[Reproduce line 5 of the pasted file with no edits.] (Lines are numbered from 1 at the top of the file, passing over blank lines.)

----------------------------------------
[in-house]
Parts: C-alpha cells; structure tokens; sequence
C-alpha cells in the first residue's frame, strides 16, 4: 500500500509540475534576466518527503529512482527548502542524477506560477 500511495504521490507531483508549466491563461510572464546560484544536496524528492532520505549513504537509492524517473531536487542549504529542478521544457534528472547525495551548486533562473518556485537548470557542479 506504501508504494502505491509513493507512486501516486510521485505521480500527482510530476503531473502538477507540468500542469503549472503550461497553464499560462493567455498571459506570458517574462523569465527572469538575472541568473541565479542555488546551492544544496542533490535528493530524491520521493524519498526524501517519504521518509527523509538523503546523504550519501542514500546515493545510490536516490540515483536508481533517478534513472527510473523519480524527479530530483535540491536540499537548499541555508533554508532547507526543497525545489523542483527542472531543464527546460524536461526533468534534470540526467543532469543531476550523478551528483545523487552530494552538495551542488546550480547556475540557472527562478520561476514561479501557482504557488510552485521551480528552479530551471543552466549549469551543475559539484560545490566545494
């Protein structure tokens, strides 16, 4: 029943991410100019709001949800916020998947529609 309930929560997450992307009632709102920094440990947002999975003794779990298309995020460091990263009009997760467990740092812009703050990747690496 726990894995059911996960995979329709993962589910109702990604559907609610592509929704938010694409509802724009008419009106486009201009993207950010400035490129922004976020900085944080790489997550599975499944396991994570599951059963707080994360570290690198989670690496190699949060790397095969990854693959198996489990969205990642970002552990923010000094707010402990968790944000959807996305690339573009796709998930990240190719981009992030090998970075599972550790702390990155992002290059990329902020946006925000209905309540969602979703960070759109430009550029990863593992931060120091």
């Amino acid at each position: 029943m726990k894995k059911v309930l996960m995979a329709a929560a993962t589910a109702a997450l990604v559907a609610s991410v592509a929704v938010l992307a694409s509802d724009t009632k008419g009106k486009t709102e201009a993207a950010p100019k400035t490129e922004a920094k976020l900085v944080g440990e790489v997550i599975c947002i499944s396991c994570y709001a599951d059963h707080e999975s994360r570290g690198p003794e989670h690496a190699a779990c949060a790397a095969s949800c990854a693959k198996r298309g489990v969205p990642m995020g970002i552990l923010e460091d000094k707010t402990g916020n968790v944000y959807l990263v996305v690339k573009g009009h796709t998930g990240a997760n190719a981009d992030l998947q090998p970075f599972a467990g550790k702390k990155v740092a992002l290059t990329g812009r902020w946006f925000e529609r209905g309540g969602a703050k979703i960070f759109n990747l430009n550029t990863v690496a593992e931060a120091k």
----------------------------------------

């Amino acid at each position: 029943m726990k894995k059911v309930l996960m995979a329709a929560a993962t589910a109702a997450l990604v559907a609610s991410v592509a929704v938010l992307a694409s509802d724009t009632k008419g009106k486009t709102e201009a993207a950010p100019k400035t490129e922004a920094k976020l900085v944080g440990e790489v997550i599975c947002i499944s396991c994570y709001a599951d059963h707080e999975s994360r570290g690198p003794e989670h690496a190699a779990c949060a790397a095969s949800c990854a693959k198996r298309g489990v969205p990642m995020g970002i552990l923010e460091d000094k707010t402990g916020n968790v944000y959807l990263v996305v690339k573009g009009h796709t998930g990240a997760n190719a981009d992030l998947q090998p970075f599972a467990g550790k702390k990155v740092a992002l290059t990329g812009r902020w946006f925000e529609r209905g309540g969602a703050k979703i960070f759109n990747l430009n550029t990863v690496a593992e931060a120091k």